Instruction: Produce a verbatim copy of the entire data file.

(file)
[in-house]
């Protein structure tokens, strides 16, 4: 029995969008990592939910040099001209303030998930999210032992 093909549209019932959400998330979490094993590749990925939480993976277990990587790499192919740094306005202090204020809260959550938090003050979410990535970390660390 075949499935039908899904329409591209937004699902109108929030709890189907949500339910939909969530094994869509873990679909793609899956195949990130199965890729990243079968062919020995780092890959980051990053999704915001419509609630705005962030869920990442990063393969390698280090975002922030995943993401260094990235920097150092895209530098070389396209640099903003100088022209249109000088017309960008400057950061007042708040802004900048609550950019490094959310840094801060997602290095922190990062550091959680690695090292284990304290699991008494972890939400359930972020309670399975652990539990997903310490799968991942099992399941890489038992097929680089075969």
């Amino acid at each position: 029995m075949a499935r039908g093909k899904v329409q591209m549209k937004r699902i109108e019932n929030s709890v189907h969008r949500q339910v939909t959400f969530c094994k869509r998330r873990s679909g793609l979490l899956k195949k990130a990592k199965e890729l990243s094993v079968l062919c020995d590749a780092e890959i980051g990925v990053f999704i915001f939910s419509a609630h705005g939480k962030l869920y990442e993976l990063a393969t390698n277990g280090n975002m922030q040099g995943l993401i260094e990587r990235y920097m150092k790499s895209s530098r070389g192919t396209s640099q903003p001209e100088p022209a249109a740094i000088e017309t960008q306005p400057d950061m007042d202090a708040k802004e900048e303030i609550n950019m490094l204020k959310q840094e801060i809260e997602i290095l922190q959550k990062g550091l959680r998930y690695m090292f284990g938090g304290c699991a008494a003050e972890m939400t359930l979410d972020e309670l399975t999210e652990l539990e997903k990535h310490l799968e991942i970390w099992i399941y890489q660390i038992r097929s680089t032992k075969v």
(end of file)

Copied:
[in-house]
């Protein structure tokens, strides 16, 4: 029995969008990592939910040099001209303030998930999210032992 093909549209019932959400998330979490094993590749990925939480993976277990990587790499192919740094306005202090204020809260959550938090003050979410990535970390660390 075949499935039908899904329409591209937004699902109108929030709890189907949500339910939909969530094994869509873990679909793609899956195949990130199965890729990243079968062919020995780092890959980051990053999704915001419509609630705005962030869920990442990063393969390698280090975002922030995943993401260094990235920097150092895209530098070389396209640099903003100088022209249109000088017309960008400057950061007042708040802004900048609550950019490094959310840094801060997602290095922190990062550091959680690695090292284990304290699991008494972890939400359930972020309670399975652990539990997903310490799968991942099992399941890489038992097929680089075969």
């Amino acid at each position: 029995m075949a499935r039908g093909k899904v329409q591209m549209k937004r699902i109108e019932n929030s709890v189907h969008r949500q339910v939909t959400f969530c094994k869509r998330r873990s679909g793609l979490l899956k195949k990130a990592k199965e890729l990243s094993v079968l062919c020995d590749a780092e890959i980051g990925v990053f999704i915001f939910s419509a609630h705005g939480k962030l869920y990442e993976l990063a393969t390698n277990g280090n975002m922030q040099g995943l993401i260094e990587r990235y920097m150092k790499s895209s530098r070389g192919t396209s640099q903003p001209e100088p022209a249109a740094i000088e017309t960008q306005p400057d950061m007042d202090a708040k802004e900048e303030i609550n950019m490094l204020k959310q840094e801060i809260e997602i290095l922190q959550k990062g550091l959680r998930y690695m090292f284990g938090g304290c699991a008494a003050e972890m939400t359930l979410d972020e309670l399975t999210e652990l539990e997903k990535h310490l799968e991942i970390w099992i399941y890489q660390i038992r097929s680089t032992k075969v």